Company "A" was originally constituted in 1808 and had served in the 1812 Indian Wars. After the Civil War it would serve in the Spanish War (1898-9) and the First World War.
The following extracts in italics are from a book published by the Utica Citizens Corps Veterans Association in 1938. Sandra has a copy of the book. What better way to describe the Regiment's involvement in the War than a first-hand account! I have retained the language used in the book wherever possible and I have added headings to make the account flow. I have also added my comments in the form of "Notes". I am sure that readers will find the account to be illuminating.
Editor's Note: Thanks to Sandra for scanning the images.
Header Image: Battle of Mechanicsville June 62 from Harpers Weekly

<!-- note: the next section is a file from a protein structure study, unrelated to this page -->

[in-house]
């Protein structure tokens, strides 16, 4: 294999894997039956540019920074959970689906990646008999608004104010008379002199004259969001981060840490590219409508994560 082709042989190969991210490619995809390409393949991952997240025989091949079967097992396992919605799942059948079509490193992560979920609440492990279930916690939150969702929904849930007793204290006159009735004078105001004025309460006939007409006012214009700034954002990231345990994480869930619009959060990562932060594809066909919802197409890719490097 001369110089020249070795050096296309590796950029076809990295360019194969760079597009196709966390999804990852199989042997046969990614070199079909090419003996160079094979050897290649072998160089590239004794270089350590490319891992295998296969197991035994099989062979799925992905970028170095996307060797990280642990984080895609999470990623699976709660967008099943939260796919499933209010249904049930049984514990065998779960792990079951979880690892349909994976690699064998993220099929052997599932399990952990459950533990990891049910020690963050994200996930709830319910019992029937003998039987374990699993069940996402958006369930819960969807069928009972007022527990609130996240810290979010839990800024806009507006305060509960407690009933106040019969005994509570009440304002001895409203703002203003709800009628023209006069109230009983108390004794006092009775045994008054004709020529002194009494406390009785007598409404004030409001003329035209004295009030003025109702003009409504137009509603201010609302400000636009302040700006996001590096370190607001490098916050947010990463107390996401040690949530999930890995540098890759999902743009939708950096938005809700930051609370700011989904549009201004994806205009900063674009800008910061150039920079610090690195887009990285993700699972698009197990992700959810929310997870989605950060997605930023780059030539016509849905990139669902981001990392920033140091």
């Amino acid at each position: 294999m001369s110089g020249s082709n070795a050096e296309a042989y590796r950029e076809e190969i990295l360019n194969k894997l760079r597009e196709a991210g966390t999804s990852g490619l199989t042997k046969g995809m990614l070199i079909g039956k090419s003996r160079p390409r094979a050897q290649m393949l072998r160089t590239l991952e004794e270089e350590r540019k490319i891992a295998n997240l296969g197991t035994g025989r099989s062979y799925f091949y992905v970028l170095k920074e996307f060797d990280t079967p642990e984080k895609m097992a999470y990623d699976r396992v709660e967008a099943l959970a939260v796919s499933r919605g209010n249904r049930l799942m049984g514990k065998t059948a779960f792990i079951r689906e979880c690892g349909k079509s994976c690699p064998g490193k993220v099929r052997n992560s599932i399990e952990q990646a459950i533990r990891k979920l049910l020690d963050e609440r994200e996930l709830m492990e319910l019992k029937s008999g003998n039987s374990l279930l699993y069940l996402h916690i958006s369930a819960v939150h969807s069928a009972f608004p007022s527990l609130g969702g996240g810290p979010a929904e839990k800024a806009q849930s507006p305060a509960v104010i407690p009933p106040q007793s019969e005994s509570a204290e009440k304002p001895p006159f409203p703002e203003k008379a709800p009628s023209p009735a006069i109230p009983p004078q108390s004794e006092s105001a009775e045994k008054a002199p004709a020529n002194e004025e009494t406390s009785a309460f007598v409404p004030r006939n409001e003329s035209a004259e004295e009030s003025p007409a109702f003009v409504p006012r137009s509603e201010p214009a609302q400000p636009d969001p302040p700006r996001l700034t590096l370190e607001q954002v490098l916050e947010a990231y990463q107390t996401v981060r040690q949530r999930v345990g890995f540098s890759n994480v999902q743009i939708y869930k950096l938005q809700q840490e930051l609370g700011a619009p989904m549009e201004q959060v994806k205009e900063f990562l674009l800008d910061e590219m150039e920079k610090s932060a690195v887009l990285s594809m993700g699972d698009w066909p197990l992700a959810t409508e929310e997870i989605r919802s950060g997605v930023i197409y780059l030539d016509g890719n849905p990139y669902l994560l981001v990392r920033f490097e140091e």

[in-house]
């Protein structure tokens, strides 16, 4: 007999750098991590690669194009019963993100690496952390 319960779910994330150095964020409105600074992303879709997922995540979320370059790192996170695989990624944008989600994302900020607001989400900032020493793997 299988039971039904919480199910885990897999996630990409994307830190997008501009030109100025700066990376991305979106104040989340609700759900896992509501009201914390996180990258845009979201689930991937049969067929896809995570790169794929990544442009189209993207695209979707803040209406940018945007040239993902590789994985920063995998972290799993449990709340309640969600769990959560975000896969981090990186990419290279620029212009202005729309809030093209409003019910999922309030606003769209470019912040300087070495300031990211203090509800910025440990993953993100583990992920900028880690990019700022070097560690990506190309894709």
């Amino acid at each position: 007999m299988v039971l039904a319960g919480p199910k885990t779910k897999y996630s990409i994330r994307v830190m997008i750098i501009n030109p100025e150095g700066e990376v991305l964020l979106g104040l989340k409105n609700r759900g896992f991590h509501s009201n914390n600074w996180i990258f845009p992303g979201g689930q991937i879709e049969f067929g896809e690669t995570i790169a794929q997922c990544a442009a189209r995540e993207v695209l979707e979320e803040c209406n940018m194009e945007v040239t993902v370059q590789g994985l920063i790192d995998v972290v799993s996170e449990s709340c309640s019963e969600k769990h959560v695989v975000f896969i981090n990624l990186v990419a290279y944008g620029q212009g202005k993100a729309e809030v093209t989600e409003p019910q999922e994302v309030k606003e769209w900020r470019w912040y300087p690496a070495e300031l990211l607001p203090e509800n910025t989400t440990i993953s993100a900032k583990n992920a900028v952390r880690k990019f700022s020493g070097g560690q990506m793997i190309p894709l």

Content Image: 14th NY Regiment
Let the War begin
|Donald Jerrems, Editor||
Spanning the Globe for Jerrems Folks
SIX DEGREES OF SEPARATION?
Anita, Ray's sharp eyed daughter, has detected a possible connection between her husband's family and Big Bill's family. In the previous edition of the Journal Ray referred to Big Bill's mother-in-law as being Anne Clarke of Newball. Anita's mother in law's maiden name is also Anne Clarke.
Perhaps they are distantly related? Ray has declined to take up the challenge to find out if there is a connection. He was heard to mutter something like "What a wild goose chase that would be".
WELCOME TO HELEN
|Donald Jerrems, All-purpose Editor and More.||
Back to our Roots on Anna Maria Island on West Coast of Florida
Summer 1956: Donnie, Scottie, Alec holding Warren, Susan and Friend in front of Anglers Lodge on Anna Maria Island.
Summer 2009: Donnie barely holding Warren, Susan, Alec on the Rod and Reel Pier a few blocks away from the 1956 setting.